Current Issue Back Issues Cards
Issue 12, Fall 2014
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From Socratic Seminar to Space Science,
   Brian Delgado
Assessing Quality Teaching,
   Kathleen L. Gallagher
72-Mile Classroom,
   Erina Chavez
Failure: The Mother of Innovation,
   Michael Martin & Christine Hoyos
Doing the Project First,
   Kelly Williams
When Teachers Exhibit,
   Joan S. Soble
Sizzle and Steak,
   Alec Patton
Designing a Collaborative Learning Environment in Math,
   David Corner
Home Visits,
   Melissa Agudelo


Cards:
1: Toy Story
2: Practicing English by Playtesting Games
3: Wild Pond Protectors
4: In Their Skin
5: Zoomanity
6: Creative Collective:
    An Integrated Project of the Arts

7: Making New Members Feel Welcome:
    A Design Thinking Challenge

8: Food for Thought


In Their Skin

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In Harper Lee’s To Kill a Mockingbird, Atticus Finch famously encourages his daughter Scout to try to see things from other people’s points of view, to “climb into (their) skin and walk around in it.” All too often we focus on our immediate impressions when considering other’s perspectives, forgetting that there is a world and a history that tails our every move. During this project, students examined three major themes in 1860 - 1960 American history: racism, modernization, and youth culture. The class read To Kill a Mockingbird and students chose a book with similar themes to read in a group. Using these readings as guide, students wrote a work of fiction based on a character’s journey in To Kill a Mockingbird. In order to be able to fully inhabit their characters, students needed to do significant research about their character’s world.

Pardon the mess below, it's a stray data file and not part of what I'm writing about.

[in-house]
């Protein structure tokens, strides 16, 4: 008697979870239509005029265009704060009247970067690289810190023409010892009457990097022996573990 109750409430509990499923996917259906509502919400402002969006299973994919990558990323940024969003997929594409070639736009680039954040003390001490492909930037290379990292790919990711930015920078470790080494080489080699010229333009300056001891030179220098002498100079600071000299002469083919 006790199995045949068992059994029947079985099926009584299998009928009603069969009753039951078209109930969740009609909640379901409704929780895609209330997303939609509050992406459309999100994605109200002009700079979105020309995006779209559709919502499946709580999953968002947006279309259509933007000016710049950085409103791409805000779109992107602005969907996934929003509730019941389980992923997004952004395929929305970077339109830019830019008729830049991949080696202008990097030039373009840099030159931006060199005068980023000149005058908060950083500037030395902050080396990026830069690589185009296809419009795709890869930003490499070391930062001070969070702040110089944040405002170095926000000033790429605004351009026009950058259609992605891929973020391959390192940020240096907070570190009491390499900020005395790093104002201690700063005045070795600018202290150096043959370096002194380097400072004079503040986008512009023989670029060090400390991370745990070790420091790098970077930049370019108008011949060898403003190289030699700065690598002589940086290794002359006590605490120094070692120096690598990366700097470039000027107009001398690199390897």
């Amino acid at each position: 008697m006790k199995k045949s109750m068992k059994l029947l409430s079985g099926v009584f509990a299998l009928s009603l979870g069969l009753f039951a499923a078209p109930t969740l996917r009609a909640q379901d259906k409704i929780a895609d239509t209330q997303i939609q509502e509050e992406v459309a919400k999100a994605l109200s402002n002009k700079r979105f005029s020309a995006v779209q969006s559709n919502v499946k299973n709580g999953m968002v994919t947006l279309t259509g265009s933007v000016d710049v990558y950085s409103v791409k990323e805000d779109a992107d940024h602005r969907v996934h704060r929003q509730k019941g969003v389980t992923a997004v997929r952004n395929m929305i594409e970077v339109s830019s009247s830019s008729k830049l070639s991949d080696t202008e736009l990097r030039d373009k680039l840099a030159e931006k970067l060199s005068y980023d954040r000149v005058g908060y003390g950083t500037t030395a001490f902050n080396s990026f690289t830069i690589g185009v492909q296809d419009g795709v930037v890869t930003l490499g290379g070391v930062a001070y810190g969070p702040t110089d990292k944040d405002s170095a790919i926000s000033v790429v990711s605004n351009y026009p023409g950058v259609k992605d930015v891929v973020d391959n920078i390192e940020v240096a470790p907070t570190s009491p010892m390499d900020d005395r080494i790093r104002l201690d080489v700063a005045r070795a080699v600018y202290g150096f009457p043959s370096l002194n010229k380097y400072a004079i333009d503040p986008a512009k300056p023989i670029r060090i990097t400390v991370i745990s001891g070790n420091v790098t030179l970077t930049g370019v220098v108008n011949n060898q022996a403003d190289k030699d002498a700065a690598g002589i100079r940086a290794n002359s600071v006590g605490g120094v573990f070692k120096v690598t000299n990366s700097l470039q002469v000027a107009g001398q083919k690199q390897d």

Teacher Reflection
This project is now in its third iteration and each year I find new entry points to make this classic novel relevant to a modern audience. This project is about so much more than reading, writing and research. It’s about understanding the motivations that drive individuals and society. Through the research and the fictional writing, students are forced to consider these forces as they construct character stories that fit with the time periods and development within the book. Parents who hated this part of the required reading when they were in school are often surprised to see how much their kids (some of them reluctant readers) thrive in this project.

Student Reflection
I learned a lot about the past from To Kill a Mockingbird. I thought it was a well portrayed story of a terribly true time period. Every time I read a well written story it helps my writing improve. To Kill a Mockingbird gave me a knowledge of that time that I really needed to make a good character. The research process helped me find reliable secondary and primary sources. —Rose Wilson

To learn more visit:
http://dp.hightechhigh.org/~krobinson